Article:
Grilling Safely: 10 July 4 BBQ Tips to Reduce Risks

Newsmax | 7/2/2017 | Staff
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It's high season for grilling and backyard barbecues, with July 4 celebrations planned across the country. But experts say it’s important to be aware that the popular summer pastime is riddled with minefields when it comes to health and food safety.

“Grilling is generally a healthy way to cook food if you take certain precautions,” says registered dietitian Joan Salge Blake, an associate professor at Boston University’s Sargent College of Health and Rehabilitation Sciences.

Tips - Blake - Experts

Here are some tips from Blake and other experts:

Avoid food contamination: Mixing cooked food with juices from raw meat is a big no-no. “When it comes to food safety, we have to be careful about cross-contamination,” Blake tells Newsmax Health. “People bring the raw meat out on a platter, grill it and then put it back on the same platter without washing it. That’s how you can transfer pathogens that can cause a range of food-borne illnesses.”

Thermometer - Eyes - Meat - Hamburgers - Temperature

Use a thermometer: You can’t trust your eyes to tell you whether or not meat is cooked enough. “One in four hamburgers turn brown prematurely, before they are at a safe internal temperature to be consumed,” says Blake. “Rather than trust our vision to determine if food is safe to eat, use a meat thermometer and make sure the internal heat is at least 165 degrees Fahrenheit.”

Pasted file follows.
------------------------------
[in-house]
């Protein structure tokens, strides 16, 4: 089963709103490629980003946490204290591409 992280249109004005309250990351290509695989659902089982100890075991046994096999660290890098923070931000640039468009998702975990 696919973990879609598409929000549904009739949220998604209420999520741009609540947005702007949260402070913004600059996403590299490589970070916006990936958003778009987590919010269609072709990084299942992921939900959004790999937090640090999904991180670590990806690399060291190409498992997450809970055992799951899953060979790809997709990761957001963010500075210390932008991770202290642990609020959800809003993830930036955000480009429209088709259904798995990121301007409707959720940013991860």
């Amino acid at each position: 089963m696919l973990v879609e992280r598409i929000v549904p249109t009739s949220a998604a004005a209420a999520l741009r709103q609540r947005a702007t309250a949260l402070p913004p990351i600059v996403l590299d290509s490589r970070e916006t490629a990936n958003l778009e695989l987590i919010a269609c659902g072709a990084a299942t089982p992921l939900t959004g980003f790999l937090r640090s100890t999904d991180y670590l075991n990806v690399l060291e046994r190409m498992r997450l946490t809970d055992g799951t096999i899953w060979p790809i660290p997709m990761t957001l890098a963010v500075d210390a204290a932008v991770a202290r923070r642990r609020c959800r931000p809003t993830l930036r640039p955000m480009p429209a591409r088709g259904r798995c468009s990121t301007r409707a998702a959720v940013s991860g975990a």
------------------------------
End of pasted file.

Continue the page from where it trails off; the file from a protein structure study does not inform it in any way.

Keep the flame down: Cooking with high heat from an open fire creates carcinogenic compounds in beef, pork, poultry, and seafood. So while that flame-licked steak or salmon may have a great grilled flavor, it also contains heterocyclic amines (HCAs) from the charred part and polycyclic aromatic hydrocarbons (PAHs) from the fire’s smoke. Lab studies suggest that they can cause mutations in DNA that may boost the risk of cancer.

Pre-cook - Meat - Way - HCAs - PAHs

Pre-cook meat: One way to reduce HCAs and PAHs is to partially cook meat — by boiling...
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